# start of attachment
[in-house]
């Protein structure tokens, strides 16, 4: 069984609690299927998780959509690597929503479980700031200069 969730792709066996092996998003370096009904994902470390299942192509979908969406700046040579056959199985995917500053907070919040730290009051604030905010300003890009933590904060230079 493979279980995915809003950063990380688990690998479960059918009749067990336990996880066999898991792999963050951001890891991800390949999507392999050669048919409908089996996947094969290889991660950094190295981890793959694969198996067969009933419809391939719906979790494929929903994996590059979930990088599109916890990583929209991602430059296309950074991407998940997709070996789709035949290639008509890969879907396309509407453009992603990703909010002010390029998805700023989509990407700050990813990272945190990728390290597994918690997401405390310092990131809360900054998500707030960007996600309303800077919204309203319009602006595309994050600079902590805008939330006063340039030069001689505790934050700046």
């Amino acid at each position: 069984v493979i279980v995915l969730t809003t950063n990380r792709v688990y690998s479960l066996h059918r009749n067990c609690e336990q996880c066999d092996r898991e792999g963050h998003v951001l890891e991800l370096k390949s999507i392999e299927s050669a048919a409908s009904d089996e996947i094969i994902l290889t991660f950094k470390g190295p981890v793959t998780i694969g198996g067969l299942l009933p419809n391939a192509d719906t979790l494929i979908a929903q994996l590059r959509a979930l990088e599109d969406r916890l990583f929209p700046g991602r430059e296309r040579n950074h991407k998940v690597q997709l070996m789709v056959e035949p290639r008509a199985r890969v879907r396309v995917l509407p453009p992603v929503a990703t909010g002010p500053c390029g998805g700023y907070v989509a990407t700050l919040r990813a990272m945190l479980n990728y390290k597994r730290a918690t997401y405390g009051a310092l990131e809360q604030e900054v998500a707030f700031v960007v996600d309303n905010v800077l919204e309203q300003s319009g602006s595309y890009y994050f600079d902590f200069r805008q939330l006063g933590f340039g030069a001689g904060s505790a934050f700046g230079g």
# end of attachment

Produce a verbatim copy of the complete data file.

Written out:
[in-house]
């Protein structure tokens, strides 16, 4: 069984609690299927998780959509690597929503479980700031200069 969730792709066996092996998003370096009904994902470390299942192509979908969406700046040579056959199985995917500053907070919040730290009051604030905010300003890009933590904060230079 493979279980995915809003950063990380688990690998479960059918009749067990336990996880066999898991792999963050951001890891991800390949999507392999050669048919409908089996996947094969290889991660950094190295981890793959694969198996067969009933419809391939719906979790494929929903994996590059979930990088599109916890990583929209991602430059296309950074991407998940997709070996789709035949290639008509890969879907396309509407453009992603990703909010002010390029998805700023989509990407700050990813990272945190990728390290597994918690997401405390310092990131809360900054998500707030960007996600309303800077919204309203319009602006595309994050600079902590805008939330006063340039030069001689505790934050700046």
């Amino acid at each position: 069984v493979i279980v995915l969730t809003t950063n990380r792709v688990y690998s479960l066996h059918r009749n067990c609690e336990q996880c066999d092996r898991e792999g963050h998003v951001l890891e991800l370096k390949s999507i392999e299927s050669a048919a409908s009904d089996e996947i094969i994902l290889t991660f950094k470390g190295p981890v793959t998780i694969g198996g067969l299942l009933p419809n391939a192509d719906t979790l494929i979908a929903q994996l590059r959509a979930l990088e599109d969406r916890l990583f929209p700046g991602r430059e296309r040579n950074h991407k998940v690597q997709l070996m789709v056959e035949p290639r008509a199985r890969v879907r396309v995917l509407p453009p992603v929503a990703t909010g002010p500053c390029g998805g700023y907070v989509a990407t700050l919040r990813a990272m945190l479980n990728y390290k597994r730290a918690t997401y405390g009051a310092l990131e809360q604030e900054v998500a707030f700031v960007v996600d309303n905010v800077l919204e309203q300003s319009g602006s595309y890009y994050f600079d902590f200069r805008q939330l006063g933590f340039g030069a001689g904060s505790a934050f700046g230079g």